Robbie Fulks is a songwriter I had heard about a lot more than I’d heard until a few years ago he made an album with the Mekons. A good album.
Fulks is a good songwriter and player, the opposite of a star, but a lifer with a lot to offer if you dig in. I haven’t yet dug in far enough, but this unbelievably long and detailed analysis of Gordon Lightfoot’s life and performance and songwriting is a marvel of storytelling, aesthetic analysis and covering the whole of a subject.
For instance, Fulks listened to every Gordon Lightfoot song at least once. Except maybe not all of that last 2004 album, but many others more than once.
He relates the story of Cathy Smith, a groupie with amazing breadth who went to jail for administering John Belushi’s final fatal dose, with aplomb, because it is Lightfoot’s story too at a few points.
My point is this is well worth a read even though it is way long, and if you start to lose interest skim ahead a few grafs and you’ll be onto another Lightfootian topic that will amuse and astound, ending with an in depth analysis of Lightfoot’s writing, which is exacting and sharp and a lesson in poetry and lyrics.
This clip is another example of Mike Douglas’s magic. John Lennon meets Chuck Berry for the first time and they do a kind of weak Memphis Tennessee because Lennon seems to be insisting on sharing vocals.
On Johnny B. Goode balance is restored.
I’m a fan of Yoko’s, but her mike seems to be cut in the Johnny B. Goode mix. It’s just weird during Memphis Tennessee.
A few days ago Rolling Stone published a story about a song that appeared on the internet some years back and no one can figure out who recorded it, wrote it, or where it came from. It’s not a very good song, but it is kind of catchy, and suitably mysterious.
It was apparently recorded off a German radio show in the early 1980s.
It seems like there must be other music out there that is similarly unknown. Why did this one break out?
So Mötley Cruë made the movie of their story, and it’s on Netflix. It’s called The Dirt, and it is about the band’s life told through the voices of its members.
This is standard modern narrative. You have a narrator or narrators who know more than the characters, and who know where the story ends up, cracking wise while moving the story along quickly. And, if you like naked women, eye poppingly.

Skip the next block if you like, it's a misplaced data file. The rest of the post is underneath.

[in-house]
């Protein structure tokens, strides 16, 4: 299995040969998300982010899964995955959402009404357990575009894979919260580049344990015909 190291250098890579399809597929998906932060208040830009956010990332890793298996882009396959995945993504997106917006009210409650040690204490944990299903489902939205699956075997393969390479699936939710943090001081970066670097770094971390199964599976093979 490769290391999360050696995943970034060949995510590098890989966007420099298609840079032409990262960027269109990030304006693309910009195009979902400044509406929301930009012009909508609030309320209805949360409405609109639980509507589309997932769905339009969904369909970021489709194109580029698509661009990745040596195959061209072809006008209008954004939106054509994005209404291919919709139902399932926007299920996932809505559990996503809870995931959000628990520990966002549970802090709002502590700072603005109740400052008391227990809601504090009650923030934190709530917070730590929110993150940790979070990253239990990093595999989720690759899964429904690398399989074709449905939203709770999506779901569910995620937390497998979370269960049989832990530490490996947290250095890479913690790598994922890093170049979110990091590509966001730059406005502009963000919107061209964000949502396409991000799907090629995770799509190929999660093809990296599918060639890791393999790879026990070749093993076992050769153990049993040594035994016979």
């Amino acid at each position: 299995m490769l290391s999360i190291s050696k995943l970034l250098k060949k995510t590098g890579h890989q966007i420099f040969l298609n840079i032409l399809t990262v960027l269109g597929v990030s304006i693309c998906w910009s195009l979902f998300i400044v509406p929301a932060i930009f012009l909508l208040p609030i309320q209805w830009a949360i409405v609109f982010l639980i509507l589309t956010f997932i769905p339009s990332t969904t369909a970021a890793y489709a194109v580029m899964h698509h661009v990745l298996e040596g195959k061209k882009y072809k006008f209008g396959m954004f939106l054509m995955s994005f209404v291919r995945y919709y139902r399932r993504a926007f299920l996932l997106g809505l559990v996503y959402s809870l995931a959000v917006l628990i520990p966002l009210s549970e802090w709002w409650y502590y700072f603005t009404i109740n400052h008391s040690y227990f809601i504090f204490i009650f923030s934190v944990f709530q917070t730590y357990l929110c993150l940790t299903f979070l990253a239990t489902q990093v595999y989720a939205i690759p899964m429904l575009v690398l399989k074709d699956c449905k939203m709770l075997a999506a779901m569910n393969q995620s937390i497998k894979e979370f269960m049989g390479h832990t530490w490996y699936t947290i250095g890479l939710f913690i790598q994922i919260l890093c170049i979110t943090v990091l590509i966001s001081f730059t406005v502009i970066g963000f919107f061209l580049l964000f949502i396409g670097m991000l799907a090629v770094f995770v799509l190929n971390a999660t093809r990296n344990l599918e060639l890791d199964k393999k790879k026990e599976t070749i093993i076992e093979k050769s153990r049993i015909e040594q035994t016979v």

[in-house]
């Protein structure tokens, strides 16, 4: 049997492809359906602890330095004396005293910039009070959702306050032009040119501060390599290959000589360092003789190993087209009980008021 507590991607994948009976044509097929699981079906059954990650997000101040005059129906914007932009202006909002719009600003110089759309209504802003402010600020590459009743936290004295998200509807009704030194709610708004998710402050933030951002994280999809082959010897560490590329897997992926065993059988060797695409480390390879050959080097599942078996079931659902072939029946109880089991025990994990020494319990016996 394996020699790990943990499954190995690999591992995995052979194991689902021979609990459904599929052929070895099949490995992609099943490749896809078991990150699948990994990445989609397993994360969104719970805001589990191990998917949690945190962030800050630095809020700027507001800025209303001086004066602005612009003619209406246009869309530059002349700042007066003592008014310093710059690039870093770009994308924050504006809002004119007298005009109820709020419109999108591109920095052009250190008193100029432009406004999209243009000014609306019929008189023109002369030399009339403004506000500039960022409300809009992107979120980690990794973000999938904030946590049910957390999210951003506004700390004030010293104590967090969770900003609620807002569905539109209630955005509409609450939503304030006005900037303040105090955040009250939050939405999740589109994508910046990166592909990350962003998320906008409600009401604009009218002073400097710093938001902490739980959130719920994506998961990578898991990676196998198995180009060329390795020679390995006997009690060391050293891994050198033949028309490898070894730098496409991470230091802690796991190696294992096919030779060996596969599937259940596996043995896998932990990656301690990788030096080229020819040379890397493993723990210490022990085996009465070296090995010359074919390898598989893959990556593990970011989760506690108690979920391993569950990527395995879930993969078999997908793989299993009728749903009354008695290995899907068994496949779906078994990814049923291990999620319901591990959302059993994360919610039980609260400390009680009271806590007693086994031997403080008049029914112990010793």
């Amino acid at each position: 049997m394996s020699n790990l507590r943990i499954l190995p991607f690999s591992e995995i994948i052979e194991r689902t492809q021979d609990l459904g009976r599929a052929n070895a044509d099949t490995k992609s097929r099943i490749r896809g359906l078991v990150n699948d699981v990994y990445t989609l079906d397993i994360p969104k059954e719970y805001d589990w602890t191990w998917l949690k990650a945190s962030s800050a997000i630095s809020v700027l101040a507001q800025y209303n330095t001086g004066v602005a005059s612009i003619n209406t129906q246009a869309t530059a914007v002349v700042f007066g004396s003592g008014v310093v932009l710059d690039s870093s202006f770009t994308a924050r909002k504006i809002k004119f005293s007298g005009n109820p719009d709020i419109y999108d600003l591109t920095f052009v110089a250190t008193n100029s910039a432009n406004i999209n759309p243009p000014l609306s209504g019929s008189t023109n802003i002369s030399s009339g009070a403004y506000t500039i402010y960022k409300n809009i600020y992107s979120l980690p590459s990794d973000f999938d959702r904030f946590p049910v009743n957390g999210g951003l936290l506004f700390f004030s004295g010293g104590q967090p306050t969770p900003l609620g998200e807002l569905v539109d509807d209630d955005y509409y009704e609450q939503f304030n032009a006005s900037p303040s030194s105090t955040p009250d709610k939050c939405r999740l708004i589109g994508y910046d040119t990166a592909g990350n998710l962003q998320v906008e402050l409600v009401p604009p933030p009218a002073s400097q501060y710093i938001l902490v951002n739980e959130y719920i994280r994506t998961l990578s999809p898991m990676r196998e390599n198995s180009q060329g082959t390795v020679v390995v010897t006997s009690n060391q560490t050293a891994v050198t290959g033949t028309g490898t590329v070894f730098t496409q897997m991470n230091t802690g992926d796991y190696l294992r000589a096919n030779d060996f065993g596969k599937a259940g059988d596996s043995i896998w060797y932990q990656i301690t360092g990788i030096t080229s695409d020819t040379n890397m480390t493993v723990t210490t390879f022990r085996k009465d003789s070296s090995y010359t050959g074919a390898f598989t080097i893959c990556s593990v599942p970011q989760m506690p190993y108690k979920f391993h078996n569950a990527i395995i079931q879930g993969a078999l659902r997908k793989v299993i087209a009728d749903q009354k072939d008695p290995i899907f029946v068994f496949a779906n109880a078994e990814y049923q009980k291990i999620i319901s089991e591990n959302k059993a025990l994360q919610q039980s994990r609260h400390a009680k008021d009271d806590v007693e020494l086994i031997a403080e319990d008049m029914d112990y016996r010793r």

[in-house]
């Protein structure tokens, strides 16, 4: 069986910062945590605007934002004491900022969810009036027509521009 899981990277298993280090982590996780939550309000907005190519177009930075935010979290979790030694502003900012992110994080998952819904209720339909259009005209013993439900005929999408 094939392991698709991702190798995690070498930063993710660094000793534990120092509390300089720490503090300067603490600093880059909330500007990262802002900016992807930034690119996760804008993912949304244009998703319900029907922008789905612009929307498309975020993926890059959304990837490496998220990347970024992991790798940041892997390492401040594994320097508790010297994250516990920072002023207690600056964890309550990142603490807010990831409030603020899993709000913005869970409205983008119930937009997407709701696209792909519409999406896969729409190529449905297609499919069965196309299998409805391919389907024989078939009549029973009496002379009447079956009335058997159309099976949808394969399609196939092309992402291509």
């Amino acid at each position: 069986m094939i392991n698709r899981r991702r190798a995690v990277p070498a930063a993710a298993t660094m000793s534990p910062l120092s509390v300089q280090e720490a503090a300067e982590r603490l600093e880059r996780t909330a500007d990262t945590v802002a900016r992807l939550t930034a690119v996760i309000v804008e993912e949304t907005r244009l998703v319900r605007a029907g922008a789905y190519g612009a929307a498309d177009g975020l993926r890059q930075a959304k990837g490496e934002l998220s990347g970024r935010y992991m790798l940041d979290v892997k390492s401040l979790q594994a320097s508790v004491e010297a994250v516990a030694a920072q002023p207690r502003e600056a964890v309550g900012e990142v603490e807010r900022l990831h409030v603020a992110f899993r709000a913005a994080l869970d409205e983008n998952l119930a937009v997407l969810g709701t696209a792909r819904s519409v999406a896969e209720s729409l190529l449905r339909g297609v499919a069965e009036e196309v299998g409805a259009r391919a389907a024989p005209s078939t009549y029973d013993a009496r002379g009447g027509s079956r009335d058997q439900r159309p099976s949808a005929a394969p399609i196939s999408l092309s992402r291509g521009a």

I spent all of watching The Dirt wishing I was sitting in my TV room with Steve Moyer, not because he admired the Cruë, but because he loved tales of rock ‘n’ roll life, and this is definitely that. I’m ambivalent. The scenes of debauchery are debauched, but are mostly offensive because the premise seems skewed. What is misogyny is played for the cutes. The naked ladies are jokes, at least until the lady leaves, at which point love is lost. Boo hoo, and boys are sad.
This isn’t a sophisticated look at the way the world works, but the movie feels like a somewhat accurate look at the adolescent rock life, and the way it changes with rehab and maturity. It way underplays the tunes, which you would think a movie produced by the band would try to promote. But they’re all sober now, and maybe better understand their weird moment in rock history.
Steve, how do you feel about this one? I watched the whole thing, even though Vince Neil looked like Wayne or Garth from Wayne’s World (I forget which one), which bothered me a lot. You may not have.
No link to a Cruë song. I never paid attention to them, but I did watch their movie. Weird.
I have had so many thoughts about what to write and who to write about here over the months since our friend Steve passed away, and nothing seems worthy.
My new band, Jackknifed Big Rig played The Clash’s Safe European Home our last set, and I dedicated it to Steve, and Diane even filmed it. But, the sound was funky and it was not worthy of a You Tube, although we have a fancy schmantzy gig coming up July 14, at the storied Hotel Utah in San Francisco, opening for Patrice Pike. And, the plan is to play it again then and try to film again and then post.
But, this Family Guy—The Griffin That Stole Christmas–has become a favorite cos of one-liners and cut-aways like this, and I know Steve would have busted up.
So, I return with this. And, since the ice is broken, well, more to come.